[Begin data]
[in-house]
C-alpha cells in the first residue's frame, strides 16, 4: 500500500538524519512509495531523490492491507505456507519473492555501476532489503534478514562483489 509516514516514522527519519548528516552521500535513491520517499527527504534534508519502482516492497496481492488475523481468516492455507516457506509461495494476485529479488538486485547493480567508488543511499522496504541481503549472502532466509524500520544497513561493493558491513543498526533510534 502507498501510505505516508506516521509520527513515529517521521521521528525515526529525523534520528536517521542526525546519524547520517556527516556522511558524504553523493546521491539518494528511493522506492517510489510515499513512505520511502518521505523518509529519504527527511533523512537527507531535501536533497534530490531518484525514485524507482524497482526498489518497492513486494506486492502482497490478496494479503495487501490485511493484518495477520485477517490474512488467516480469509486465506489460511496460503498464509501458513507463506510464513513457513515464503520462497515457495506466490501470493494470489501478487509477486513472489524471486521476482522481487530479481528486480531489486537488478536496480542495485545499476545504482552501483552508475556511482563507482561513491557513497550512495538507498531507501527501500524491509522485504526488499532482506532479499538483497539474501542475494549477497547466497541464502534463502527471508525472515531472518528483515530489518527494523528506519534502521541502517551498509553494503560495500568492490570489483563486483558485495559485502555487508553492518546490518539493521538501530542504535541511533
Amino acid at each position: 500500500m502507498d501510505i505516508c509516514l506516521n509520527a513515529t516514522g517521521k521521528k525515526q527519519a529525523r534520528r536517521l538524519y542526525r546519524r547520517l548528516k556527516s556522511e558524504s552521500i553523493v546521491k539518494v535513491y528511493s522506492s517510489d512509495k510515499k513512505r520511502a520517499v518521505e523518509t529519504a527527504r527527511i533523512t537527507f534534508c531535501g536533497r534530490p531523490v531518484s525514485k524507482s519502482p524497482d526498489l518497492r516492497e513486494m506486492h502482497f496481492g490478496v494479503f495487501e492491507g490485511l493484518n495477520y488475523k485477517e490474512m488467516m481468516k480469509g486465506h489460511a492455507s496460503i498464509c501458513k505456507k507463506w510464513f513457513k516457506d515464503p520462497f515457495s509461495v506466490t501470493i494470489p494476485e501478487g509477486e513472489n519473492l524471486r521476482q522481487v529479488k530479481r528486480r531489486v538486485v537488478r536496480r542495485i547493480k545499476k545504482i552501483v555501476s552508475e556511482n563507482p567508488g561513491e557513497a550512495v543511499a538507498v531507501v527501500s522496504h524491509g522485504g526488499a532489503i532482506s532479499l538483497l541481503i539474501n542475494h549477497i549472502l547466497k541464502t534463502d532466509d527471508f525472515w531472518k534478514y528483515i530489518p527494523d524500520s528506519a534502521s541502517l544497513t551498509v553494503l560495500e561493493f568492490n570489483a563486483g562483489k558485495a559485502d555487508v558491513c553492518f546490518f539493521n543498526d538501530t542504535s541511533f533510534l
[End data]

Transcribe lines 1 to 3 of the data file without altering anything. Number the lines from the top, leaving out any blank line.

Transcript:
[in-house]
C-alpha cells in the first residue's frame, strides 16, 4: 500500500538524519512509495531523490492491507505456507519473492555501476532489503534478514562483489 509516514516514522527519519548528516552521500535513491520517499527527504534534508519502482516492497496481492488475523481468516492455507516457506509461495494476485529479488538486485547493480567508488543511499522496504541481503549472502532466509524500520544497513561493493558491513543498526533510534 502507498501510505505516508506516521509520527513515529517521521521521528525515526529525523534520528536517521542526525546519524547520517556527516556522511558524504553523493546521491539518494528511493522506492517510489510515499513512505520511502518521505523518509529519504527527511533523512537527507531535501536533497534530490531518484525514485524507482524497482526498489518497492513486494506486492502482497490478496494479503495487501490485511493484518495477520485477517490474512488467516480469509486465506489460511496460503498464509501458513507463506510464513513457513515464503520462497515457495506466490501470493494470489501478487509477486513472489524471486521476482522481487530479481528486480531489486537488478536496480542495485545499476545504482552501483552508475556511482563507482561513491557513497550512495538507498531507501527501500524491509522485504526488499532482506532479499538483497539474501542475494549477497547466497541464502534463502527471508525472515531472518528483515530489518527494523528506519534502521541502517551498509553494503560495500568492490570489483563486483558485495559485502555487508553492518546490518539493521538501530542504535541511533
Amino acid at each position: 500500500m502507498d501510505i505516508c509516514l506516521n509520527a513515529t516514522g517521521k521521528k525515526q527519519a529525523r534520528r536517521l538524519y542526525r546519524r547520517l548528516k556527516s556522511e558524504s552521500i553523493v546521491k539518494v535513491y528511493s522506492s517510489d512509495k510515499k513512505r520511502a520517499v518521505e523518509t529519504a527527504r527527511i533523512t537527507f534534508c531535501g536533497r534530490p531523490v531518484s525514485k524507482s519502482p524497482d526498489l518497492r516492497e513486494m506486492h502482497f496481492g490478496v494479503f495487501e492491507g490485511l493484518n495477520y488475523k485477517e490474512m488467516m481468516k480469509g486465506h489460511a492455507s496460503i498464509c501458513k505456507k507463506w510464513f513457513k516457506d515464503p520462497f515457495s509461495v506466490t501470493i494470489p494476485e501478487g509477486e513472489n519473492l524471486r521476482q522481487v529479488k530479481r528486480r531489486v538486485v537488478r536496480r542495485i547493480k545499476k545504482i552501483v555501476s552508475e556511482n563507482p567508488g561513491e557513497a550512495v543511499a538507498v531507501v527501500s522496504h524491509g522485504g526488499a532489503i532482506s532479499l538483497l541481503i539474501n542475494h549477497i549472502l547466497k541464502t534463502d532466509d527471508f525472515w531472518k534478514y528483515i530489518p527494523d524500520s528506519a534502521s541502517l544497513t551498509v553494503l560495500e561493493f568492490n570489483a563486483g562483489k558485495a559485502d555487508v558491513c553492518f546490518f539493521n543498526d538501530t542504535s541511533f533510534l